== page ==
In the embodiment shown in FIGS. 1A, 1B and 2, the optical analysis system 1 further comprises a further focusing member 8 for focusing the first part of the optical signal on the first detector 5. In the embodiment of FIGS. 1A, 1B and 2 the further focusing member 8 is a lens. Alternatively or in addition, a focusing mirror may be used.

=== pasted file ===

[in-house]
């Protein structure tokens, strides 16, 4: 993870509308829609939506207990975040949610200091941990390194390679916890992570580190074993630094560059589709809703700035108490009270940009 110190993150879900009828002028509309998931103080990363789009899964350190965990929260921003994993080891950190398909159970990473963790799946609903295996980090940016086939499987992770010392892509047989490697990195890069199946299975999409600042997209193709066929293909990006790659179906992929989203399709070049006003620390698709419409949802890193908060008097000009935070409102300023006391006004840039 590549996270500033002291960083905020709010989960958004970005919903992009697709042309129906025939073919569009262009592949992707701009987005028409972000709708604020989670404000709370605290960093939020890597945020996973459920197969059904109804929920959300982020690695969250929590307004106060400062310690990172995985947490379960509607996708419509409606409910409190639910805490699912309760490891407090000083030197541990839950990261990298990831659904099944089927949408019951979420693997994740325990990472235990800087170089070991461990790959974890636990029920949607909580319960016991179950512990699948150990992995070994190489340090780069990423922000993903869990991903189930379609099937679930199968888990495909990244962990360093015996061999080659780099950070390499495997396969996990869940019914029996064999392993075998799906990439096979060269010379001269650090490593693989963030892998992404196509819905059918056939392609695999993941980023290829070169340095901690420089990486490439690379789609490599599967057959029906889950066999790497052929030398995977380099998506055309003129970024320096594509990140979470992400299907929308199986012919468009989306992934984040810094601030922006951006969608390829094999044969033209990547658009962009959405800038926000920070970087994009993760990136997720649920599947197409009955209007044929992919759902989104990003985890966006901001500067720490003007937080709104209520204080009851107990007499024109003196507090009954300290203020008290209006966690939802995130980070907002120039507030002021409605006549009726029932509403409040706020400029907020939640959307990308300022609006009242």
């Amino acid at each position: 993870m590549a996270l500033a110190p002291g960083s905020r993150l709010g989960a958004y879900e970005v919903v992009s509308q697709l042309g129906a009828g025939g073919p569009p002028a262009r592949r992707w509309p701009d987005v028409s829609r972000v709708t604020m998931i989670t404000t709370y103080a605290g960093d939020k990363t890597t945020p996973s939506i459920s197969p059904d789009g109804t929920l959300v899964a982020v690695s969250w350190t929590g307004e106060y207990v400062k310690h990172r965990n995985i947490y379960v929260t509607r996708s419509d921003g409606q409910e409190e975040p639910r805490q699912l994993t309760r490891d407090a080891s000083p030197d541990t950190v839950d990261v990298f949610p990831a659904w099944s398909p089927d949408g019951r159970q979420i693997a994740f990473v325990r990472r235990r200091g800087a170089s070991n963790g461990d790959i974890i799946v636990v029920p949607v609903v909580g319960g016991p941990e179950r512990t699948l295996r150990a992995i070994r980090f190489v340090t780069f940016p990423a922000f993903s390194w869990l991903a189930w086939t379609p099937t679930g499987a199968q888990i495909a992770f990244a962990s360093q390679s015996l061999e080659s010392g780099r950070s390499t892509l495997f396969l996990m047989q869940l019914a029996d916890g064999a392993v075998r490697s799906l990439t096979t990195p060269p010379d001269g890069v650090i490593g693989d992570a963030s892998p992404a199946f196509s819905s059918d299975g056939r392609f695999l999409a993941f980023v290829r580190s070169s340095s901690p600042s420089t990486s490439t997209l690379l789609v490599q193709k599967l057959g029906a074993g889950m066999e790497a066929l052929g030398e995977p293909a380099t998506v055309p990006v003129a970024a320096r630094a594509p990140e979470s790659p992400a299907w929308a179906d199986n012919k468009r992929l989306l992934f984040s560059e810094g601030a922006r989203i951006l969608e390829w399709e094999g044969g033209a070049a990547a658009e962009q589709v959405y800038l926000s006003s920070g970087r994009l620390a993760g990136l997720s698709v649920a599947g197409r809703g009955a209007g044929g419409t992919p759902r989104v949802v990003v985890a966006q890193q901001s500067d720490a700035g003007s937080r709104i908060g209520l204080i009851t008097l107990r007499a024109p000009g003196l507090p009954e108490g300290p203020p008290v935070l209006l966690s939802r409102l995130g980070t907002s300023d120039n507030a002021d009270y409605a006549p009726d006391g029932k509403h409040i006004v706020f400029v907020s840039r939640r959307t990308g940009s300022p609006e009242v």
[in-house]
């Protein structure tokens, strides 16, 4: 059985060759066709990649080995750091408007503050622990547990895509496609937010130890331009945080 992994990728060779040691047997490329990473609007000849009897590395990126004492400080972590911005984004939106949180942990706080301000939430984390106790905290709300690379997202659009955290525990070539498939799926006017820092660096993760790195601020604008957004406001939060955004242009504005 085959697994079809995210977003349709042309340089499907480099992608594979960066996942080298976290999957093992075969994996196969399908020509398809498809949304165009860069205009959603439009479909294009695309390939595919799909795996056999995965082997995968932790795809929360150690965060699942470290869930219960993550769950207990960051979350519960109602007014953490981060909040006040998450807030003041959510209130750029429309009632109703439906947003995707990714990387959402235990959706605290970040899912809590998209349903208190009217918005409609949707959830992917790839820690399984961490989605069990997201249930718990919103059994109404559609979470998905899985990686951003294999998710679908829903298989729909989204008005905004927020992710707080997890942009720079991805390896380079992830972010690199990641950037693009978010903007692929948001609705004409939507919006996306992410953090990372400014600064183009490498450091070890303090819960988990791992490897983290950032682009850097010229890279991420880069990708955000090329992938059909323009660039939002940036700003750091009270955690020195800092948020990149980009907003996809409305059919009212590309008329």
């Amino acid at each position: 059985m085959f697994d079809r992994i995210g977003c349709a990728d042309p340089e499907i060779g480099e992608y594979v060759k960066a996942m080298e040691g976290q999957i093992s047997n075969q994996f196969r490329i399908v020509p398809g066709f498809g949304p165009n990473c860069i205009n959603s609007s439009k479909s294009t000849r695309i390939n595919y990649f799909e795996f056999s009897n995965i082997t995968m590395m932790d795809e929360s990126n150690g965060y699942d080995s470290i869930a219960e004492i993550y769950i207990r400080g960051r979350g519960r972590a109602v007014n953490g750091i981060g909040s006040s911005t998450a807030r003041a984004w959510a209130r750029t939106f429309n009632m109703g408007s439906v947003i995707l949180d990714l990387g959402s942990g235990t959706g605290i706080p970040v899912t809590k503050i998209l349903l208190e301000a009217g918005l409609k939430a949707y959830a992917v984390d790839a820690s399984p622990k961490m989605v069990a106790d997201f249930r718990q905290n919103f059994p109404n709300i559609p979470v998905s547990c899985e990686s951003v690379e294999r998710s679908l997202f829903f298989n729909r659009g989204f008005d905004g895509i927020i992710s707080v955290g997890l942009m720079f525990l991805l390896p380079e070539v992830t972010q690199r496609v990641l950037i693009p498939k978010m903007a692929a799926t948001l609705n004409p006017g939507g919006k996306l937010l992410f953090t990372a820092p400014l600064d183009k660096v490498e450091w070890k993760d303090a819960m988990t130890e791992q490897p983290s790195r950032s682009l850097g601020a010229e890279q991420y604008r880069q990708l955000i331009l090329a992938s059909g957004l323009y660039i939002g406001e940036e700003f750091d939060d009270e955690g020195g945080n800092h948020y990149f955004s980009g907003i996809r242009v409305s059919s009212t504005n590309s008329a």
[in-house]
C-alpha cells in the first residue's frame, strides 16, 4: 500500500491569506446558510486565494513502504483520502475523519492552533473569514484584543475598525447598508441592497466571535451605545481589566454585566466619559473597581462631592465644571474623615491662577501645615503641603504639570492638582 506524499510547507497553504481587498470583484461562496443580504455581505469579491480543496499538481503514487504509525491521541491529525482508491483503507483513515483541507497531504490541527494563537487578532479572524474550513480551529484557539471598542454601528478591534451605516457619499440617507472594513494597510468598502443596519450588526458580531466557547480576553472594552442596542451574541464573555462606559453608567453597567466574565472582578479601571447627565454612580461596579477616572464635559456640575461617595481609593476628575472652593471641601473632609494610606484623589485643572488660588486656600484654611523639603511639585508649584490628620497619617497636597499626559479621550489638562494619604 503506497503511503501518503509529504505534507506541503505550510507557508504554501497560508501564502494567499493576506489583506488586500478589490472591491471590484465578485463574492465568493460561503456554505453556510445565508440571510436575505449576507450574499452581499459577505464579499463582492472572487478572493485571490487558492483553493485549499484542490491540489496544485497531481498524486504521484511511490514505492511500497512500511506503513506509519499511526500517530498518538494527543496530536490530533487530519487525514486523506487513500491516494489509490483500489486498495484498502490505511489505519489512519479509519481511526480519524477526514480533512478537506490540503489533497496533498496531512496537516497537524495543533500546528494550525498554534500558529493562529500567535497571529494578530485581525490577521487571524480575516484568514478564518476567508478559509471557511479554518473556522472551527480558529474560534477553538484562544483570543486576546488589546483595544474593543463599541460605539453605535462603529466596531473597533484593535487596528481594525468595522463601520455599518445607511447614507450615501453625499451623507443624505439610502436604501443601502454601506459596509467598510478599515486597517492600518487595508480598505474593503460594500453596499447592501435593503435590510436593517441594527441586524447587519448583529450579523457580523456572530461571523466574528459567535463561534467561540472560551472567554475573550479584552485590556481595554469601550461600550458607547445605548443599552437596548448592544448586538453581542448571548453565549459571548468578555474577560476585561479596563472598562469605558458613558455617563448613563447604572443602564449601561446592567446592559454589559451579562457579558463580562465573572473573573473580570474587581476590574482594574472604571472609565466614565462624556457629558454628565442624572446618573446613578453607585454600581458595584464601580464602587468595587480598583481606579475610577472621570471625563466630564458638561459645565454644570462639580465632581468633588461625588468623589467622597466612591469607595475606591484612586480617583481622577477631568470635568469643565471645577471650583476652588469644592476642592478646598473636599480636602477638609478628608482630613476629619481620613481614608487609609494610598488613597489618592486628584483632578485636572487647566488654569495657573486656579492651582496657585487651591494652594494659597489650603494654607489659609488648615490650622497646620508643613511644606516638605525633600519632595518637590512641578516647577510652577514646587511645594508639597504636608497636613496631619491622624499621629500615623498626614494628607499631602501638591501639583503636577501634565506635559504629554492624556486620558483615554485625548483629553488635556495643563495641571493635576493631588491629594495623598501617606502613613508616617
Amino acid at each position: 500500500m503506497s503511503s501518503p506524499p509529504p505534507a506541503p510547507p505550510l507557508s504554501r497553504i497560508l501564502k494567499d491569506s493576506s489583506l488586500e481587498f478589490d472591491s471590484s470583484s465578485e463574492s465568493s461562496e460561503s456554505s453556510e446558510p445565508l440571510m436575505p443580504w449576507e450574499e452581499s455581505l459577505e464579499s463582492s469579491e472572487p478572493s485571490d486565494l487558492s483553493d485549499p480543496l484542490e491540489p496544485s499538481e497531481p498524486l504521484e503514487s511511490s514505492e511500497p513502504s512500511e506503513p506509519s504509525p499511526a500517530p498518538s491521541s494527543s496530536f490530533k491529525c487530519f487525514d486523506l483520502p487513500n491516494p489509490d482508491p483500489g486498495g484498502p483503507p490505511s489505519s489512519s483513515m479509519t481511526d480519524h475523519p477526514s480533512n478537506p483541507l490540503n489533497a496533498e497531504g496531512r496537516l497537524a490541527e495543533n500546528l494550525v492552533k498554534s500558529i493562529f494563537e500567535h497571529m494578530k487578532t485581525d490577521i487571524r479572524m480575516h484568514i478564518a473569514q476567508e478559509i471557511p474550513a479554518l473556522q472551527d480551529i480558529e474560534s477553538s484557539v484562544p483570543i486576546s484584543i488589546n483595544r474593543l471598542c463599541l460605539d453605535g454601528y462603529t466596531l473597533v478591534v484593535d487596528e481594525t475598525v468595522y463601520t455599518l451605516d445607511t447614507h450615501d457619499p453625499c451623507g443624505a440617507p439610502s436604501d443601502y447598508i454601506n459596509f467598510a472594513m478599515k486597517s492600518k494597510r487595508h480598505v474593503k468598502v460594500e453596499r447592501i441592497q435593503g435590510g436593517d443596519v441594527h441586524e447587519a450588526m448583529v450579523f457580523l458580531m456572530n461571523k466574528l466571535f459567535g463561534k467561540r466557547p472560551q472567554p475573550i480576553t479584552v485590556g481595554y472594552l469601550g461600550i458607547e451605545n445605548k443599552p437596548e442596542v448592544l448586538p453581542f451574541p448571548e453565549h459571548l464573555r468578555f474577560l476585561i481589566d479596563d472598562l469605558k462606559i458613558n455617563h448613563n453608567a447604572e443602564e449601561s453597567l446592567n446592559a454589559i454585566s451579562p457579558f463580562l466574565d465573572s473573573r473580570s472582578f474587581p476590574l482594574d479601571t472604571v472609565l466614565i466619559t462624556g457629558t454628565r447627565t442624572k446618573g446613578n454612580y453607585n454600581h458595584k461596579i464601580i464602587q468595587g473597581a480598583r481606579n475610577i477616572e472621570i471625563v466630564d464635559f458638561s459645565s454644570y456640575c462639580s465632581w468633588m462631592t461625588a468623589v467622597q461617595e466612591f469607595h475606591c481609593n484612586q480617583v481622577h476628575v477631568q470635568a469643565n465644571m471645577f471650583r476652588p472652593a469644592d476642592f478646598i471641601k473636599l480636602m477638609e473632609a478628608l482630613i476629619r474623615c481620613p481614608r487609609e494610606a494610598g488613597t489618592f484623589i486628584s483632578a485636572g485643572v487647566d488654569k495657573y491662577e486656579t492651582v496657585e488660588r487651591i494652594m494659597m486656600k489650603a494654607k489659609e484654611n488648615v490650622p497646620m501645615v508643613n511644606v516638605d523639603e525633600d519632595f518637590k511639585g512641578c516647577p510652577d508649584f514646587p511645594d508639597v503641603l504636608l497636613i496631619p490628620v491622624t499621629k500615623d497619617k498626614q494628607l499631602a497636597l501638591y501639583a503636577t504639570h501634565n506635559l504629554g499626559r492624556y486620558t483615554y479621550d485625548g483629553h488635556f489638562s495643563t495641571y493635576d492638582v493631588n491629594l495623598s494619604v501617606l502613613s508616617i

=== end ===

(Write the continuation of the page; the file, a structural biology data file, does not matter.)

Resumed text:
In the embodiment shown in FIGS. 5A and 5B, the optical analysis system 1 further comprises a further dispersive element 9 for spectrally recombining the first part of the optical signal prior to focusing the first part on the first detector 5. In this embodiment the optical signal enters the optical analysis system 1 from a point source 14 which may be, e.g., a pinhole in a confocal detection scheme. The optical analysis system 1 comprises a lens 15 for collimating the optical signal, and a dispersive element 2, being a grating, and a focusing member 3, being a cylinder lens, analogously to the optical analysis system 1 shown in the FIGS. 1A, 1B and 2. The focusing member 3 is arranged to focus the dispersed optical signal on the distribution element 4. In this embodiment the distribution element 4 shown in FIG. 3 is arranged to reflect the dispersed optical signal back towards the focusing member 3 for re-collimation. The re-collimated optical signal is then still spectrally dispersed; this limits the possibility to focus it to a relatively small spot size. To spatially recombine the optical signal it is sent to the fixer dispersive element 9 which in this embodiment is the dispersive element 3, i.e. the dispersive element 3 and the fuirther dispersive element 9 are integrated in one grating. The spectrally recombined optical signal weighted by the first spectral weighting function and the spectrally recombined optical signal weighted by the second spectral weighting function are focused on the first detector 5 and the second detector 6 by the lens 15.